CINCINNATI -- Left fielder Ryan Ludwick was back in the Reds clubhouse on Saturday, following 13 games on a rehab assignment in the Minors. But it was not activation day from the disabled list -- yet.
Ludwick was slated to work out with the club on Saturday and Sunday. Manager Dusty Baker said he would be activated on Monday, when the Reds open a series vs. the Cubs at Wrigley Field.
In his games with Class A Dayton and Triple-A Louisville, Ludwick was only 6-for-44 with one home run. But there were no issues with the surgically-repaired right shoulder that sustained a torn labrum on Opening Day.
"At the plate, it's been tougher than I thought, to be honest with you," Ludwick said. "Breaking it down, I hit for two and a half months before I go to Spring Training. Then you have all camp to get ready and everyone is starting on an even playing field. I hit for a week and a half and got thrown right in the fire with everybody in midseason form. The timing of the game has been tough. But I felt like it got better little by little.
"My shoulder and body feel really good. My swing was long at times. I made a diving play headfirst, which I wasn't supposed to do, but it was kind of instinct. I got through that test."
The lack of production and hurried timetable to get his swing back together wasn't an overriding concern for Ludwick. He felt that his experience and preparation using video would be to his benefit.
"Take a guy like [Travis Wood ], who we're going to face Monday. I already see him in my head," Ludwick said. "I know exactly what his ball is going to do. I know how he pitches me and how he attacks me. I didn't face one guy down there that I knew.
"Obviously the performance wasn't great, but it got better. I finished up the last four games. I got a hit in each game. I hit a home run, which mentally for me was a big hurdle to show that I had power. Now it's getting the consistency of the swing and trying to get in season form as quickly as possible."
Although Ludwick was the Reds' cleanup hitter entering the season, Baker plans to use him from the sixth spot on Monday. Current cleanup hitter Brandon Phillips is among league leaders in RBIs this season.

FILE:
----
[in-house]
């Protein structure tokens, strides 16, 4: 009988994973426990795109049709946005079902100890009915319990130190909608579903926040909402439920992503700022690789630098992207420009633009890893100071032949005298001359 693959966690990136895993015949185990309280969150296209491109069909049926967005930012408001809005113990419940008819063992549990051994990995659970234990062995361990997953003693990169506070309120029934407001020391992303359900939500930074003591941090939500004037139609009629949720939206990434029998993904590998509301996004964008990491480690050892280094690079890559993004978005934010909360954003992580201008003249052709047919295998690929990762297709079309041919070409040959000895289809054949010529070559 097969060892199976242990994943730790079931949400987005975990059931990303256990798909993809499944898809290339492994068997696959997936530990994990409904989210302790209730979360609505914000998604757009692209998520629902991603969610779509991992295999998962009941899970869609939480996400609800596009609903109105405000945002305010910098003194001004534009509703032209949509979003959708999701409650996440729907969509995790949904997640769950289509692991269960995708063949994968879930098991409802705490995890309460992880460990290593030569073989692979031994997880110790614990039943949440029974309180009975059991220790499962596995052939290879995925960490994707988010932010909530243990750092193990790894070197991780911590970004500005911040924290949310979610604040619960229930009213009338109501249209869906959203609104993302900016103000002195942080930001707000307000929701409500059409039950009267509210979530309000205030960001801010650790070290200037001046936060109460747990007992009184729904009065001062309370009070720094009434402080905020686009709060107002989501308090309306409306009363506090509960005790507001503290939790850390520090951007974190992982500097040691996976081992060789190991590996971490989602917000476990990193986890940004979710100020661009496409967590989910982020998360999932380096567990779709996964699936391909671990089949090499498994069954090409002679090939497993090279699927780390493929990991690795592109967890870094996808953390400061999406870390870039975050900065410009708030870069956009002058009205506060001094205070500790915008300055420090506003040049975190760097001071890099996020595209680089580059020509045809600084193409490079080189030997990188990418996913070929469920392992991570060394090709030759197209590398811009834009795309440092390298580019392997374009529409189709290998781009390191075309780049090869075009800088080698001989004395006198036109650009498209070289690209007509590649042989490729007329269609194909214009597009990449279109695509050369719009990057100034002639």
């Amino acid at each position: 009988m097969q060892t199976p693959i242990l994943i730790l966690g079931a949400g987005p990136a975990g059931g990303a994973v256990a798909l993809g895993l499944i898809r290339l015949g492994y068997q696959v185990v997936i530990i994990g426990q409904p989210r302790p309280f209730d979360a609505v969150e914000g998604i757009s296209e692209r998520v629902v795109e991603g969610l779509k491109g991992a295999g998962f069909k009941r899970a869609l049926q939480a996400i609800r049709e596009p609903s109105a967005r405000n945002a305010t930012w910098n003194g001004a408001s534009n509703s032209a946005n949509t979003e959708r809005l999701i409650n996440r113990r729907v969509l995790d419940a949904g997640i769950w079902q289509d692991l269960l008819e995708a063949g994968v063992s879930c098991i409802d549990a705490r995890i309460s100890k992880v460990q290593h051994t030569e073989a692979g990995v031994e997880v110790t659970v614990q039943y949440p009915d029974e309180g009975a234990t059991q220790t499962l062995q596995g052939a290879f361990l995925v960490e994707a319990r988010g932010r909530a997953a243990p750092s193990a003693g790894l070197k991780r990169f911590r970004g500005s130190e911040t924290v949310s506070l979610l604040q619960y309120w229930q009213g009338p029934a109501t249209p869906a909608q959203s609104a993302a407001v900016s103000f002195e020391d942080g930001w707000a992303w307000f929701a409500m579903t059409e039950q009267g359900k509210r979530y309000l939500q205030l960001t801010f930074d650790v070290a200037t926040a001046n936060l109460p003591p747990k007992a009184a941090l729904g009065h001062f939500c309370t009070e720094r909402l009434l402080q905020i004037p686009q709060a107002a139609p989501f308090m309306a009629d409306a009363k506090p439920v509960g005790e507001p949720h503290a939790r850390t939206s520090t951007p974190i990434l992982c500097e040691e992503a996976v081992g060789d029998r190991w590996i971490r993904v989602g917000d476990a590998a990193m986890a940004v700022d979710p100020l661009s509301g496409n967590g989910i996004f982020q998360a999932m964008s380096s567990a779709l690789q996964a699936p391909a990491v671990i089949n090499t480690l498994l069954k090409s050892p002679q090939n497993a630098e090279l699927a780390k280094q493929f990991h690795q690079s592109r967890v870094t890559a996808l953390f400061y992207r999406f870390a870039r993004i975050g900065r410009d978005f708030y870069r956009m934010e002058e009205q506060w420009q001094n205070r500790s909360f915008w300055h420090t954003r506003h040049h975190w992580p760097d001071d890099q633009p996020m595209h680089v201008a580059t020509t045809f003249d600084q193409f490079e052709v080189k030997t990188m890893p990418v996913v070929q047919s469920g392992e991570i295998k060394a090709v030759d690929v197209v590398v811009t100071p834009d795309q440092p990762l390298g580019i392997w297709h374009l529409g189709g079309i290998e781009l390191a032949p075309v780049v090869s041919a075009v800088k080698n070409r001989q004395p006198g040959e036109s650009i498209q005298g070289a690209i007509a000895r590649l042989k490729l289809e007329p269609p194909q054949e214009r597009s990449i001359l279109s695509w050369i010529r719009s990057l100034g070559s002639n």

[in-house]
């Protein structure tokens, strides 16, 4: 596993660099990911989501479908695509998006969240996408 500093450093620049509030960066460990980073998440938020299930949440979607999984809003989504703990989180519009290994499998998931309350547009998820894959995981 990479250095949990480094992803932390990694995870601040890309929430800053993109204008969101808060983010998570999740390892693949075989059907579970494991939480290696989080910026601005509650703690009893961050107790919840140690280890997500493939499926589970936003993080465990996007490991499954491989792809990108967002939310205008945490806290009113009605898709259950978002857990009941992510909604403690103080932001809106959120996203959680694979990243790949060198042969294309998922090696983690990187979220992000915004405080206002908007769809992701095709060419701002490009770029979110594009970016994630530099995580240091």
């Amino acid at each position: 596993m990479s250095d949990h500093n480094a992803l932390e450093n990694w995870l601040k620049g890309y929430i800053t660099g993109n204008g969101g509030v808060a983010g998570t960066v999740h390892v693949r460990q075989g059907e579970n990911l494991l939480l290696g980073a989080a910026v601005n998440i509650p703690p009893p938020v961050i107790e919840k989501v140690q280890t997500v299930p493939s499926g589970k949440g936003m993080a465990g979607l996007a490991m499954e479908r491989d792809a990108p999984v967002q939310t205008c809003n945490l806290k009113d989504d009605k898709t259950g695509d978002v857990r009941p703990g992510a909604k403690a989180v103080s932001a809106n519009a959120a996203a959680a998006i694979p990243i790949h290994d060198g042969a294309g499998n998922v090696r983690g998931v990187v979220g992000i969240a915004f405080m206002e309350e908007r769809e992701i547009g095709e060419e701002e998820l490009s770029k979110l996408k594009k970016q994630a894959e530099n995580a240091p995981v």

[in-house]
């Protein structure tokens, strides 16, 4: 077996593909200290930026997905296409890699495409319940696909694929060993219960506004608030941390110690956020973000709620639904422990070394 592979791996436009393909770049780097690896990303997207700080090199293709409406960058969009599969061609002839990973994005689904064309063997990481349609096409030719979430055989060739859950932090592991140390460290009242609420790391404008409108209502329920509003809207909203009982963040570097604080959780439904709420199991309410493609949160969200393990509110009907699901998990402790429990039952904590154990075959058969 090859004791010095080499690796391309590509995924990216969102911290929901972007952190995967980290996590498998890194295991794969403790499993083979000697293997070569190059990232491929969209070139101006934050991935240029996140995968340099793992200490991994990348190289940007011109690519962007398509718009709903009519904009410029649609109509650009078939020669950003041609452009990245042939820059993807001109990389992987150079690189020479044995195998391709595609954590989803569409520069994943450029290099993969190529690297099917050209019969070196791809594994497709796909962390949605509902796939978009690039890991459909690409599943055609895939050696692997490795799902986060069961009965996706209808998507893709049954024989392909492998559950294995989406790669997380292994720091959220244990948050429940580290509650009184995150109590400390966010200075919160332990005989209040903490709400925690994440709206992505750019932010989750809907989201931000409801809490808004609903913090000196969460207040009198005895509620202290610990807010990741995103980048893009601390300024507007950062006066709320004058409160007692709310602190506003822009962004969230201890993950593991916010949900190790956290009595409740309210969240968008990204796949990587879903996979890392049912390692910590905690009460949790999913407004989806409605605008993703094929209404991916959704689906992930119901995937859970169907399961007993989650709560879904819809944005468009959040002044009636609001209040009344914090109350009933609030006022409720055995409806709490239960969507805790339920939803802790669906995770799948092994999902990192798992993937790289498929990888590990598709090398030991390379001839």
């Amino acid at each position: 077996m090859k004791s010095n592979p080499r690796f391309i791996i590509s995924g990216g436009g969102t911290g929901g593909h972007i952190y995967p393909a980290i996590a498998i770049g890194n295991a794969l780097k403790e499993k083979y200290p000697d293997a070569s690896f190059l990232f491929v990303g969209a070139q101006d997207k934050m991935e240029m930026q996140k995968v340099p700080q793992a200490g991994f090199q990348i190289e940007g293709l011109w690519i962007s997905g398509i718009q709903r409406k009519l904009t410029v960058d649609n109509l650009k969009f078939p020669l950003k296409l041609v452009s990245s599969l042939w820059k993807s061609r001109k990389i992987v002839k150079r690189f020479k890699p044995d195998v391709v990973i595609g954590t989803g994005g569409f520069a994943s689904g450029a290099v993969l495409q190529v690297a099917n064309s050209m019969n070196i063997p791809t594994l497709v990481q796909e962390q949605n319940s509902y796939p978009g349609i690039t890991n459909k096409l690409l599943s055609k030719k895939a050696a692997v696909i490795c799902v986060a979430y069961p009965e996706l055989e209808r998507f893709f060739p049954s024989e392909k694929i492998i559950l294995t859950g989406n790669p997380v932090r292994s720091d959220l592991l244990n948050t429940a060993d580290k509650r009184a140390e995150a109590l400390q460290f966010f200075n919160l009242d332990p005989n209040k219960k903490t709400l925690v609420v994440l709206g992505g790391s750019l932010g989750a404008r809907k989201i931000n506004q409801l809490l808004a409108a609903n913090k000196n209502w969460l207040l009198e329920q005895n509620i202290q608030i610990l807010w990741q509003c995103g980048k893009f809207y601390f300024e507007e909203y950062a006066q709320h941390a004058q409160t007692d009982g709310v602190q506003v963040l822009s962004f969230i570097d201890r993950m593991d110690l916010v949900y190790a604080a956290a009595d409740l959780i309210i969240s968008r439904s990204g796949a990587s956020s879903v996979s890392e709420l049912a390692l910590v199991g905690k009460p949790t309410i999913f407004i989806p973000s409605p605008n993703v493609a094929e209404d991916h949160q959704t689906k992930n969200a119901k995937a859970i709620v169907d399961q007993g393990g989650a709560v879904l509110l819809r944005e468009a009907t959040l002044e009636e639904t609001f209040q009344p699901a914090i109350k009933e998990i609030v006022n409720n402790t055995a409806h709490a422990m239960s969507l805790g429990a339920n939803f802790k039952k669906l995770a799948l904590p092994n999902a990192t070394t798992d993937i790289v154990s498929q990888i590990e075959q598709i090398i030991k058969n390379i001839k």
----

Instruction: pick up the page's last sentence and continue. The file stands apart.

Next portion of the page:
"First, we have to see what he's bringing to the table. Is he the same Luddy?" Baker said. "He's operating from behind. We certainly missed him. This guy is a run producer. It's hard to put him right in Jay Bruce's [fifth] spot even though Jay has had a lot of opportunities to drive in runs. It's hard to ease him into Brandon's spot because he's really come through in that situation."
Ludwick batted .275 with 26 home runs and 80 RBIs in 2012 and was re-signed to a two-year, $15 million contract over the winter. At Wrigley Field in 40 games lifetime, he is batting .331 with nine homers and 36 RBIs.
Those numbers, and the Reds' lack of right-handed run production this season, had given fans expectations that Ludwick will deliver immediately upon returning.
"I wouldn't say it's unfair," Ludwick said. "I helped this team out a little bit last year and I think that's what they're expecting this year. I signed a two-year deal. Being a guy that came in hitting cleanup on this team at the beginning of the season, there's a lot of expectations for any player in that slot in the order."
Broxton returns from DL with scoreless ninth inning
CINCINNATI -- One of the more encouraging parts of Friday's 7-2 Reds victory over the Padres came when the game was largely decided. The top of the ninth inning marked the return of reliever Jonathan Broxton in his first appearance since June 13. Broxton, who gave up one single in a scoreless inning, was on the disabled list until Wednesday due to a strain in his right elbow. Giving him a low pressure situation the first time out was optimal.
"We were hoping they wouldn't get any more runs off of [Alfredo] Simon. I'd probably have to go with [J.J.] Hoover that inning," Reds manager Dusty Baker said. "I didn't want to bring Broxton into that game when they were coming back his first time out. That worked out perfectly."
Broxton made many of his pitches in the 95-97 mph range, and he was able to use one slider and a couple of cut fastballs. The stadium scoreboard radar registered one 98-mph fastball against final batter Nick Hundley.
"I felt fine out there, no problem," Broxton said. "I was basically trying to attack the zone. Velocity is just a number. If you can't locate it, it doesn't matter how fast you throw."